North american raccoon

Procyon lotor

A raccoon climbs around between two rocks. IUCN Red List endangerment category: Least concern
  • Family
    Procyonids (Procyonidae)
  • Habitat
    Forests and savannahs near water or wetlands

Mischievous omnivore

Due to its relatively poor vision, the raccoon relies on its senses of smell and touch when hunting and foraging for food. Its diet consists of plants and fruits as well as eggs, fish and small vertebrates. It also often rummages through garbage bins for food, thus encroaching on human habitats. It is therefore classified as a synanthropic species.

Newcomer to Germany

The raccoon is native to North America, but has long existed in Germany – raccoons were deliberately introduced to expand the range of local fauna; many also escaped from fur farms into the wild. The population grew quickly due to their excellent adaptability and the lack of predators such as pumas and jaguars found in their homeland. The raccoon is thus considered an invasive species, not only in Germany, but also in other parts of Europe and Japan. The problem with invasive species is their unpredictable impact on the native environments they invade. The raccoon, for example, competes with other predators, such as the fox, badger and polecat, for food. And as the raccoon lives in tree hollows, it displaces several species of birds from their nesting sites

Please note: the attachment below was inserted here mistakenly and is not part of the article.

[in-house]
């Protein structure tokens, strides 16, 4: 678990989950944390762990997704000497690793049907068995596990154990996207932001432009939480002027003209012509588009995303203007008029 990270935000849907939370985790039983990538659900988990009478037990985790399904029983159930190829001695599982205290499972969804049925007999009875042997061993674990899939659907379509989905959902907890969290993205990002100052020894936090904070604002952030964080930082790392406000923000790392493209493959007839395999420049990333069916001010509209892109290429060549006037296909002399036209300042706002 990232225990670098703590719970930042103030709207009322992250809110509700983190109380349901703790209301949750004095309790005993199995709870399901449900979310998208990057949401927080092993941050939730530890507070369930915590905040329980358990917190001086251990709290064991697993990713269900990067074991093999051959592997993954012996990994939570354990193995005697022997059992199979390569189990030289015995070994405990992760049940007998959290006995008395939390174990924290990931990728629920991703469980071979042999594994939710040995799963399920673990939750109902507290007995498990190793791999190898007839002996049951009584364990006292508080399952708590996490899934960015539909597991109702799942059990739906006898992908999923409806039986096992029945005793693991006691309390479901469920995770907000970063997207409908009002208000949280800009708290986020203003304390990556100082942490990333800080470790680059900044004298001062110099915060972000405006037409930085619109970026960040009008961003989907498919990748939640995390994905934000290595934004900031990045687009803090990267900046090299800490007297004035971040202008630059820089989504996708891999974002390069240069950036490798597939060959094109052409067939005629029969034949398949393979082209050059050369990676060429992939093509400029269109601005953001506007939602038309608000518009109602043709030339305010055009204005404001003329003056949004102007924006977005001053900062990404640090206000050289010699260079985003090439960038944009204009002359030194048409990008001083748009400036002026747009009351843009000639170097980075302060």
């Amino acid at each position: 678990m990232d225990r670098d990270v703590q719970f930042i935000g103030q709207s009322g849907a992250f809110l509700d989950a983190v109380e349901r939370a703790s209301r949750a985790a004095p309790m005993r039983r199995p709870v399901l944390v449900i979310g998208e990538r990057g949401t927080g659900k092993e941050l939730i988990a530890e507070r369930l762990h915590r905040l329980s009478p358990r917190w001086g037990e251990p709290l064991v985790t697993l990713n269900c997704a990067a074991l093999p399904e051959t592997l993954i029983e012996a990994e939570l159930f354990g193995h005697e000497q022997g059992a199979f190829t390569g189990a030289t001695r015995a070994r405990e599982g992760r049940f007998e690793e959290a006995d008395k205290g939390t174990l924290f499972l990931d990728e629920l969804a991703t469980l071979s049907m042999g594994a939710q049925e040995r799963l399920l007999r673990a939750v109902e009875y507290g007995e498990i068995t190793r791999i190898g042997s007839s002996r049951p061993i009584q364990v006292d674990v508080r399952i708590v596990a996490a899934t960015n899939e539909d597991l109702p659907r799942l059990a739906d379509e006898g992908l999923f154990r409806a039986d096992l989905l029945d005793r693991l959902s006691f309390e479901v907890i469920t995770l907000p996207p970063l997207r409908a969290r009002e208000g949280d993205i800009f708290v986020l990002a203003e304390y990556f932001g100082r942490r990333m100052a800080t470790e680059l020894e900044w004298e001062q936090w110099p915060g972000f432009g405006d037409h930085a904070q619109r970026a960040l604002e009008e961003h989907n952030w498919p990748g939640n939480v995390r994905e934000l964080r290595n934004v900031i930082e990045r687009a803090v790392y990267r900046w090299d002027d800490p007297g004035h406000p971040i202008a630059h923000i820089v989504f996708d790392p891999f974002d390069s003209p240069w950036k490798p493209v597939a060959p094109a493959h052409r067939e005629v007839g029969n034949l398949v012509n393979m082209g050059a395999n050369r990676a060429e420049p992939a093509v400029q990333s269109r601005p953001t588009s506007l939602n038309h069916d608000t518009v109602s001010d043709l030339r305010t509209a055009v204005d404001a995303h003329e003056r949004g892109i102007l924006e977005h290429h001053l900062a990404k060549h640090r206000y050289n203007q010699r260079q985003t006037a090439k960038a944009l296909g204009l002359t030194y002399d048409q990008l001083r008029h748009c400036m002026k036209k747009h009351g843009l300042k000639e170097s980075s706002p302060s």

and often plunders the eggs from their nests. To prevent the rampant spread of an invasive species and its suppression of the native species, its distribution must be controlled. The European Commission has therefore introduced strict regulations for the keeping and breeding of invasive species.

The raccoon uses its paws to rub or rinse its prey such as fish in water, giving the appearance that it is washing its food.

Invasive species not only include animals such as the raccoon, but also plants and mushrooms.


distribution map raccoon